Most Indian small businesses rely on spreadsheets to process their payroll instead of using proper payroll software. Real, a spreadsheet is a giant leap forward from doing payroll with pen and paper, but it is not the best way to do things.
There have been enough research reports that have highlighted the drawbacks of using spreadsheets. There is a dedicated particular interest group in Europe related to spreadsheet risks. Here's just one story from the stories section:
June 03, 2003, TORONTO (Reuters) -
[...] the company's computer spreadsheet contained mismatched bids for the contracts, it said. "It was a cut-and-paste error in an Excel spreadsheet that we did not detect when we did our final sorting and ranking bids before submission," TransAlta chief executive Steve Snyder said in a conference call. "I am disappointed over this event. The important thing is to learn from it, which we've done."
More problems of spreadsheets are highlighted in a paper called "STOP THAT SUBVERSIVE SPREADSHEET!" by David Chadwick of the University of Greenwich, London. An excerpt:
"The presence of a spreadsheet application in an accounting system can subvert all the controls in all other parts of that system" [Butler R. 2000]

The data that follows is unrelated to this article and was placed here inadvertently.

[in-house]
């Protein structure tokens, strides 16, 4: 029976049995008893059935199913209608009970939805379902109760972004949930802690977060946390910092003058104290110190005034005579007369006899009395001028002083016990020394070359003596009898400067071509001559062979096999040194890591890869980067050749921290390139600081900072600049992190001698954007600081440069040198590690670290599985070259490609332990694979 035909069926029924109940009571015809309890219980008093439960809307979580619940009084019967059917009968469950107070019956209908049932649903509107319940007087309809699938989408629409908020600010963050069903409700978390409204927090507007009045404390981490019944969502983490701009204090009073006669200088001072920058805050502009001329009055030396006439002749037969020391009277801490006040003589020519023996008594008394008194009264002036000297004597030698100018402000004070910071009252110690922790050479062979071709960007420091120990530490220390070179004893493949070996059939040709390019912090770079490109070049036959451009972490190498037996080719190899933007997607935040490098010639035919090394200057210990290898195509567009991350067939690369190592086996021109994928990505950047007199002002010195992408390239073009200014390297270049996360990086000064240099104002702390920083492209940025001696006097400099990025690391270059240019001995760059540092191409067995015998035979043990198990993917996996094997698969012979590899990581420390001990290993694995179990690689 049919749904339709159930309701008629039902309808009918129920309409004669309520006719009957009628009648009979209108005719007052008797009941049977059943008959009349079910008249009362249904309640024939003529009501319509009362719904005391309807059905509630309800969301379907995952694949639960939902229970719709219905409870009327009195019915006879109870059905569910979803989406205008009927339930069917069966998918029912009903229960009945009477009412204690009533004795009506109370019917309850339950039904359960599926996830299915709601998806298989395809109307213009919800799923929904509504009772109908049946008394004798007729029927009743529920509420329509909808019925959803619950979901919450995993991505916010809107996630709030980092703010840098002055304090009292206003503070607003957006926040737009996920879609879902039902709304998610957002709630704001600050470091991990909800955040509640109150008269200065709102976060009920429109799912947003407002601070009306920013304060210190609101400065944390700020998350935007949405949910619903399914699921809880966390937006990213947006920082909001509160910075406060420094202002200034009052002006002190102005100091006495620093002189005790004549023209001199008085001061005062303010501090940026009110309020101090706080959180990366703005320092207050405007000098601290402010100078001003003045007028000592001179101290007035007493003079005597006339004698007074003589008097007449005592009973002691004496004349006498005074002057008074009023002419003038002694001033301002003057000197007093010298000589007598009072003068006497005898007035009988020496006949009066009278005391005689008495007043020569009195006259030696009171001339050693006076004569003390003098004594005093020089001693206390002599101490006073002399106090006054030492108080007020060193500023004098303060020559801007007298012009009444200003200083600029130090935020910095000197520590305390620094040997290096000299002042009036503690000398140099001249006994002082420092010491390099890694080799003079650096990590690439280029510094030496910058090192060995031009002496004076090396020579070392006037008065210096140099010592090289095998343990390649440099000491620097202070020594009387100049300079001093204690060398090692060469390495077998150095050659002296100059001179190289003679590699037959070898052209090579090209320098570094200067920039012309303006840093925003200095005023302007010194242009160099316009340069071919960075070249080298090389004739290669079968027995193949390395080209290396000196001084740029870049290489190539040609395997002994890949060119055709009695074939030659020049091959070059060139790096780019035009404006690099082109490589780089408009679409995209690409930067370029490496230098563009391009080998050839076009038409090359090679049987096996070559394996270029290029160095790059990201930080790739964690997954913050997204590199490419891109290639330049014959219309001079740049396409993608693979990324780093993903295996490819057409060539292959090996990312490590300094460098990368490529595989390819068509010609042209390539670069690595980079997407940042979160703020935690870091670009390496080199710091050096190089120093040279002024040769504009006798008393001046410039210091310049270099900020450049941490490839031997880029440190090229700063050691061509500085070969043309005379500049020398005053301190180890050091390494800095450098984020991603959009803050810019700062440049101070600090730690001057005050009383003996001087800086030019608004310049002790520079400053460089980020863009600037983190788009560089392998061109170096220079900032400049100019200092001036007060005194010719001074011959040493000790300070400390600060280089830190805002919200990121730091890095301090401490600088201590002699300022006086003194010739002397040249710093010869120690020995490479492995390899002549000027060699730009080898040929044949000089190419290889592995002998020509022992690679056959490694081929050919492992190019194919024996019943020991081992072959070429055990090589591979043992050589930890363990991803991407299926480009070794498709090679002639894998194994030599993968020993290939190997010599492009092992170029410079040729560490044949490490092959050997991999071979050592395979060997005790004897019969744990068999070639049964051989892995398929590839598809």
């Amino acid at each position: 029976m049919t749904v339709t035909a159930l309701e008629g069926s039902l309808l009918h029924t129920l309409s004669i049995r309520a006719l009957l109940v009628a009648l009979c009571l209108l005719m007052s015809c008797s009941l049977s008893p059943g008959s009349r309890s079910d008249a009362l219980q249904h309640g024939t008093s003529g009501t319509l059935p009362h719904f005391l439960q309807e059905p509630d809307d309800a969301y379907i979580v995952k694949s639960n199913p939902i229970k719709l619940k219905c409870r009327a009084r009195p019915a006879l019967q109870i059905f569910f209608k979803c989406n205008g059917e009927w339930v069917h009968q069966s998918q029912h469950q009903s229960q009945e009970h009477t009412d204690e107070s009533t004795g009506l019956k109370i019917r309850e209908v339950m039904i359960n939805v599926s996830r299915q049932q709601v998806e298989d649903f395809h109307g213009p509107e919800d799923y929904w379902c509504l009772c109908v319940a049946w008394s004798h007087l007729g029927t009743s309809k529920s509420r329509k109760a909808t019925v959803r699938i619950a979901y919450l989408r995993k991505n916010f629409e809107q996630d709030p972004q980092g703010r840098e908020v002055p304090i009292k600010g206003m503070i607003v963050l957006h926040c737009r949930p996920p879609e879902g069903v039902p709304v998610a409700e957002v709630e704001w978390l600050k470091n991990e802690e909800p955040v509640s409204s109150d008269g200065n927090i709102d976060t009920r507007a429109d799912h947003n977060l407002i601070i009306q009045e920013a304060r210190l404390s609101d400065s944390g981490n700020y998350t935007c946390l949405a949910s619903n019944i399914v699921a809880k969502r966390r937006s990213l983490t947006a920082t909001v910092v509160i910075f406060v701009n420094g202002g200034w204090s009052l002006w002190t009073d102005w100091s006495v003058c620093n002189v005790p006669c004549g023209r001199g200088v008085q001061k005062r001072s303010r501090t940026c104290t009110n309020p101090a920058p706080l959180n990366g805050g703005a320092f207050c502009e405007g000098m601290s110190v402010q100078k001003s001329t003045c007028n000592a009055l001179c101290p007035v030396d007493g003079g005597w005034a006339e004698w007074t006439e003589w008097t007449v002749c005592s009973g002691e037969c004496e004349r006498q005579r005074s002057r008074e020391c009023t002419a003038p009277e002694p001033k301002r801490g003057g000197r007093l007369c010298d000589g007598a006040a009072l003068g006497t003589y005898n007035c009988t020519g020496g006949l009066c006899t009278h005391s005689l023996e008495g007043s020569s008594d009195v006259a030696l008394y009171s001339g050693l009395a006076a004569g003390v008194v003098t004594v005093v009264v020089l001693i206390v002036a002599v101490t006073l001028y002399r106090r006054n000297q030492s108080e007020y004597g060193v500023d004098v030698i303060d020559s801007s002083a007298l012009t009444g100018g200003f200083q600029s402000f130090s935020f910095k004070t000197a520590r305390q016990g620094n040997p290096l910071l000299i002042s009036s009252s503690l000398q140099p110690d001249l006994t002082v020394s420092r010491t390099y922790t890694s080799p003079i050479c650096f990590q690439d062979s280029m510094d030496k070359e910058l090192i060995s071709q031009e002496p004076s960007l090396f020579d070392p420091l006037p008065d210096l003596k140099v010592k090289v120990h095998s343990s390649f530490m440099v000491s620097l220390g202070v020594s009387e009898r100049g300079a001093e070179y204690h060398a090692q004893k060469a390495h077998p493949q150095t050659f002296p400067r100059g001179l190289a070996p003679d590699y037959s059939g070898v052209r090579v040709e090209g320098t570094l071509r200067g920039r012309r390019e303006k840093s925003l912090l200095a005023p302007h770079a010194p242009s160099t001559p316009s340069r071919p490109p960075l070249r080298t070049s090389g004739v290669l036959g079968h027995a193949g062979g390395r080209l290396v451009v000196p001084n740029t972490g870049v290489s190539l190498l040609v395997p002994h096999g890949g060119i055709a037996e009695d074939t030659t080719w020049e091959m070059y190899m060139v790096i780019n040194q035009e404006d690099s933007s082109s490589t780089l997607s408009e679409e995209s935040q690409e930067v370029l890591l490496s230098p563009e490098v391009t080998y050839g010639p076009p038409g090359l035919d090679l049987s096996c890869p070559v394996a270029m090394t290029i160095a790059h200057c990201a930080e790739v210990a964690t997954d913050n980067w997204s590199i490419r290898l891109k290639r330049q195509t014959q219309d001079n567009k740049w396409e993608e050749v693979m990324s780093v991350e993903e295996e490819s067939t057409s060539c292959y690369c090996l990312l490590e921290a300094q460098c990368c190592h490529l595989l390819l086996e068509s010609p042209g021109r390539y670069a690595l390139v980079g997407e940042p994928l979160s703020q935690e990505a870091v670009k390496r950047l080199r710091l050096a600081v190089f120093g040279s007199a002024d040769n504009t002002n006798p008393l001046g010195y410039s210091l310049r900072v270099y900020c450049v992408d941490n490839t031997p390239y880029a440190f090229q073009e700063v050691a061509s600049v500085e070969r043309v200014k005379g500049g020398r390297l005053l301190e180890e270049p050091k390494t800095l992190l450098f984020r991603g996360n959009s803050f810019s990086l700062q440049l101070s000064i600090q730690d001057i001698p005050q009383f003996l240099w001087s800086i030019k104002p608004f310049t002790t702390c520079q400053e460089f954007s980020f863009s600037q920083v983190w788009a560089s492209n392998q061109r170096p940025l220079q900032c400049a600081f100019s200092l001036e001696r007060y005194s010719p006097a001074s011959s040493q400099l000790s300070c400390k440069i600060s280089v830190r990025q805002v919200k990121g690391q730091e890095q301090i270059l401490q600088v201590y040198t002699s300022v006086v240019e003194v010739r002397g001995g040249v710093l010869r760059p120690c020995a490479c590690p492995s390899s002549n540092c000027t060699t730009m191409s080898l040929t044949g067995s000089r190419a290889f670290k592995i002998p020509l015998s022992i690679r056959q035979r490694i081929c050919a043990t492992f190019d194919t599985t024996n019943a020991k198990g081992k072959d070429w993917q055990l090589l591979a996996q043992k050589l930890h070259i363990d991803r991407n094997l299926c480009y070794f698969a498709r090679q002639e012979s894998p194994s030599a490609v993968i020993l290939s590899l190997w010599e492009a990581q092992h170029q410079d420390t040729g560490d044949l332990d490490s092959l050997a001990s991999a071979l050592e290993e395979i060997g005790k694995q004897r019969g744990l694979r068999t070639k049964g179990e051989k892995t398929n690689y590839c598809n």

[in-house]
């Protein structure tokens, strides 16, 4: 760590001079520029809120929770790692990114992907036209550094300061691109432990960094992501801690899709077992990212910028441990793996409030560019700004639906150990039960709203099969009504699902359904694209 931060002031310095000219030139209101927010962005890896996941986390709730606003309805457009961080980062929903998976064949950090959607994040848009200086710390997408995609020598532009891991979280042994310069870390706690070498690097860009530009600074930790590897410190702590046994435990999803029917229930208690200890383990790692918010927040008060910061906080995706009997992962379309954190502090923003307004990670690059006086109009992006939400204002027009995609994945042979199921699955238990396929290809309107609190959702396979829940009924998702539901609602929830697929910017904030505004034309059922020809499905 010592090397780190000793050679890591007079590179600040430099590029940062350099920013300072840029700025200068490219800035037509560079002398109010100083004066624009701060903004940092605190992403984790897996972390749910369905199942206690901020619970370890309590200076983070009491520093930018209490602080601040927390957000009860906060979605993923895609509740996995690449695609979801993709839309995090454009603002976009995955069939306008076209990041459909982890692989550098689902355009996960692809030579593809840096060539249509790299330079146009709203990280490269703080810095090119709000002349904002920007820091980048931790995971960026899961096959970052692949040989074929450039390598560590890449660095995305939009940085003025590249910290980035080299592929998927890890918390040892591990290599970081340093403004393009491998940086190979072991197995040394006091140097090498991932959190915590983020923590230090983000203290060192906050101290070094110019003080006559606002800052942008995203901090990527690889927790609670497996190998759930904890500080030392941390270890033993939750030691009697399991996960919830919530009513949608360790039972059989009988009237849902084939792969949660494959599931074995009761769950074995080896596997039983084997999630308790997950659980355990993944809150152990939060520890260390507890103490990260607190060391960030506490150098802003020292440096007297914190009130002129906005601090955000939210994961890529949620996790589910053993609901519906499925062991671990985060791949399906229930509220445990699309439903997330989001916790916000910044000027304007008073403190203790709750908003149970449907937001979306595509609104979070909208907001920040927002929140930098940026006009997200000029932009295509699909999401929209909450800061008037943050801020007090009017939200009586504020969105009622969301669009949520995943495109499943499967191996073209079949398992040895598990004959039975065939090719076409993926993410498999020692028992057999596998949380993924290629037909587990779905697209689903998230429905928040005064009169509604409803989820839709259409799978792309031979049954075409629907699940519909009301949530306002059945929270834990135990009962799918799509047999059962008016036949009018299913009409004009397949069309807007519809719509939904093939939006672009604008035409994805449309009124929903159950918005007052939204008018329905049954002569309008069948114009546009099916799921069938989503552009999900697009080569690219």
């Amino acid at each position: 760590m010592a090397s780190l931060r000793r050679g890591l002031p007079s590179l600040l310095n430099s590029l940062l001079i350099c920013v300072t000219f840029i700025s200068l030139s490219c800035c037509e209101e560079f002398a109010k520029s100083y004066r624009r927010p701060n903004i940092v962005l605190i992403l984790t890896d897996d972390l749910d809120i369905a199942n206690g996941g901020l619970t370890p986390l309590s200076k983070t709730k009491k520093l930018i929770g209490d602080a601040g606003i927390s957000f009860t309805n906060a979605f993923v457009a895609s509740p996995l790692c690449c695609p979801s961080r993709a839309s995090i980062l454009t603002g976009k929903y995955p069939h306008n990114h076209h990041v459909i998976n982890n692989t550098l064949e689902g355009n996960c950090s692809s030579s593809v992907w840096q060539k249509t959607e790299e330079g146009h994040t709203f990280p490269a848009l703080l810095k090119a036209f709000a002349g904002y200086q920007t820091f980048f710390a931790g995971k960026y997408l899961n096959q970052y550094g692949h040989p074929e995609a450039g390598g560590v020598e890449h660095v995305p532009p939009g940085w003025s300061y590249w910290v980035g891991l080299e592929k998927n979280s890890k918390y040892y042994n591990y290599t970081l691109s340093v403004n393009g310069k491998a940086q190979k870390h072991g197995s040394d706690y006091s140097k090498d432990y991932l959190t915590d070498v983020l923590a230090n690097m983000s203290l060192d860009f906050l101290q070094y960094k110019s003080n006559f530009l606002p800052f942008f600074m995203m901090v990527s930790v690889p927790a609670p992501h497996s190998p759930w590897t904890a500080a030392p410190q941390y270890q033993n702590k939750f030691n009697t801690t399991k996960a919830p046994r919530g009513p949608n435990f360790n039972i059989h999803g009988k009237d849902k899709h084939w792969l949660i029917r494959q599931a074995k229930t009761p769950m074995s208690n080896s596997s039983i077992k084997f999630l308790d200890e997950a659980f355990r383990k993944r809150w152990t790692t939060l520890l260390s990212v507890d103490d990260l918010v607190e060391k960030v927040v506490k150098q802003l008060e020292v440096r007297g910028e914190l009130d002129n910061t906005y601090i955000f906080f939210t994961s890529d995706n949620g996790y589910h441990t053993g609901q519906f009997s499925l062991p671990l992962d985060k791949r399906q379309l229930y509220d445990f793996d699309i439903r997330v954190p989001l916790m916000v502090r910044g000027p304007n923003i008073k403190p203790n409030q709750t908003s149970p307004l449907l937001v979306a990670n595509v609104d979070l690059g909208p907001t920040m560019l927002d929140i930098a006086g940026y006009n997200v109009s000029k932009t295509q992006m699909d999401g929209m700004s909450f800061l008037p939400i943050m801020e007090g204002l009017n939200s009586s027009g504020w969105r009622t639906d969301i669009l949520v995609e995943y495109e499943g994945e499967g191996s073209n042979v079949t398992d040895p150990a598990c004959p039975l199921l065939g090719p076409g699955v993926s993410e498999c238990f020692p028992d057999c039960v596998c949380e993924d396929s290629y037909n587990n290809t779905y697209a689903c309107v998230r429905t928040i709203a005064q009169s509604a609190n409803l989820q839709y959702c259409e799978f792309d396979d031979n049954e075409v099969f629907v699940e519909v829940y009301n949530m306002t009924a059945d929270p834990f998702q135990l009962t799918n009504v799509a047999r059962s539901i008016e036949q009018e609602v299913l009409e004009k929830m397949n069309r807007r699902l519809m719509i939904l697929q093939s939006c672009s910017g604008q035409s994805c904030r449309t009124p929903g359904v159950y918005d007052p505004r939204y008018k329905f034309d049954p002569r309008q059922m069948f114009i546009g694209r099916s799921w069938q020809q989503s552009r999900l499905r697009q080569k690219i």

In the payroll management context, there are many risks of using spreadsheets:
So why do people still use spreadsheets?
Since payroll is a regular activity done month after month, using payroll software is recommended instead of ad-hoc methods. Payroll software cuts down the time taken to process payroll from days to minutes. It also guarantees the accuracy, robust audit control, and full statutory compliance of all government rules.
Yet, the total cost of ownership (TCO) of payroll software and a different set of risks of owning software have led to continued use of spreadsheets, despite threats.
The Internet and recent advances in cloud computing have enabled small businesses to access quality software at affordable rates. Instead of spending capital on payroll software purchases, the SaaS (software-as-a-service) model provides online software on a monthly subscription basis. It's a switch from CAPEX to OPEX, which is better for cash flow management and has less inherent risk.
With the availability of online salary software, everyone can get the full benefits of a payroll system that automates most of the work. All this for less than a rupee (or an eclair) a day per employee.
The benefits one can expect from online payroll software are:
It also solves the problems of traditional licensed software:
Of course, online payroll software works only for those businesses that are online. If Internet connectivity is not available or if you have an unreliable connection, it could lead to frustration. But with the ubiquitous Internet presence, rolling out of 3G network, and other initiatives by the government, it will soon be a nonissue.
Online payroll software offers a better business proposition than spreadsheets in all respects. A free trial will quickly tell if it works for you or not. As the ad goes, "melody Khao, khud Jan Jao...".